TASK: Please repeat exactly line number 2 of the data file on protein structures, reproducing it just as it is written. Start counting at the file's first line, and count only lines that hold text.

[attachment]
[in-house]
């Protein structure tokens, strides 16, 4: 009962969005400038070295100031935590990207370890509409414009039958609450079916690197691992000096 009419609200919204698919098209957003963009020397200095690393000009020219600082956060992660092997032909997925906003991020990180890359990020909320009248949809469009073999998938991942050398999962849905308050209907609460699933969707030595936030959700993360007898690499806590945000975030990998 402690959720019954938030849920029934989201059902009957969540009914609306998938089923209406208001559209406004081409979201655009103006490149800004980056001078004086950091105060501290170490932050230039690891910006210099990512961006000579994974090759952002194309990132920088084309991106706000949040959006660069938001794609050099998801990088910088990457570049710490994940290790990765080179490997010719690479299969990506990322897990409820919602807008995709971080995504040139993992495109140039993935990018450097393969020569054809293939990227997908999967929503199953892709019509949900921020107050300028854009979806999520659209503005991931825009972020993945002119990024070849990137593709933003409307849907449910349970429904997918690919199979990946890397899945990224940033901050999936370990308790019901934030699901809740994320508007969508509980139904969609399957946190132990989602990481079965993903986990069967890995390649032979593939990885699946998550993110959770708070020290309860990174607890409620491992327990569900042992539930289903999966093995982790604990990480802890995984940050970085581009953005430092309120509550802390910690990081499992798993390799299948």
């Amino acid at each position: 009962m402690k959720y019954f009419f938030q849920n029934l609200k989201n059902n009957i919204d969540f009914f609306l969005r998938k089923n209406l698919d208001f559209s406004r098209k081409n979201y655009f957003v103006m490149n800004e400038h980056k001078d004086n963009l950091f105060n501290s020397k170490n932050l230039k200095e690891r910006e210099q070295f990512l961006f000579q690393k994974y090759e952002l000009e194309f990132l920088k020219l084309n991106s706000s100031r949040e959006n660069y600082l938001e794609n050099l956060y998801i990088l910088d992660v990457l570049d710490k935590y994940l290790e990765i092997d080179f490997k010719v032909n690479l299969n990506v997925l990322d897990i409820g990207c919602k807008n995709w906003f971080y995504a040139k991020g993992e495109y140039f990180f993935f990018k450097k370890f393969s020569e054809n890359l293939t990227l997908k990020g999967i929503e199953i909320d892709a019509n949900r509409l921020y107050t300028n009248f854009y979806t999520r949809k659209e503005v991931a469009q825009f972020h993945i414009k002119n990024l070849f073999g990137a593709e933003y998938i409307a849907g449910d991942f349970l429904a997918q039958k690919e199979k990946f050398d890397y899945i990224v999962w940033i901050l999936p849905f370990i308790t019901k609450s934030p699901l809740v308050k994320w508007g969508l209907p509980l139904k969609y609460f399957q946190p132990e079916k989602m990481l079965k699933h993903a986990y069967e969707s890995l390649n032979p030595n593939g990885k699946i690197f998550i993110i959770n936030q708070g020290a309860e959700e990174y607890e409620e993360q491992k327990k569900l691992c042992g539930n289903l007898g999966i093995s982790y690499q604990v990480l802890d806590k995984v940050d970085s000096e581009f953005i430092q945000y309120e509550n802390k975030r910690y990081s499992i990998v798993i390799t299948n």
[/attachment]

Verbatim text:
């Protein structure tokens, strides 16, 4: 009962969005400038070295100031935590990207370890509409414009039958609450079916690197691992000096 009419609200919204698919098209957003963009020397200095690393000009020219600082956060992660092997032909997925906003991020990180890359990020909320009248949809469009073999998938991942050398999962849905308050209907609460699933969707030595936030959700993360007898690499806590945000975030990998 402690959720019954938030849920029934989201059902009957969540009914609306998938089923209406208001559209406004081409979201655009103006490149800004980056001078004086950091105060501290170490932050230039690891910006210099990512961006000579994974090759952002194309990132920088084309991106706000949040959006660069938001794609050099998801990088910088990457570049710490994940290790990765080179490997010719690479299969990506990322897990409820919602807008995709971080995504040139993992495109140039993935990018450097393969020569054809293939990227997908999967929503199953892709019509949900921020107050300028854009979806999520659209503005991931825009972020993945002119990024070849990137593709933003409307849907449910349970429904997918690919199979990946890397899945990224940033901050999936370990308790019901934030699901809740994320508007969508509980139904969609399957946190132990989602990481079965993903986990069967890995390649032979593939990885699946998550993110959770708070020290309860990174607890409620491992327990569900042992539930289903999966093995982790604990990480802890995984940050970085581009953005430092309120509550802390910690990081499992798993390799299948």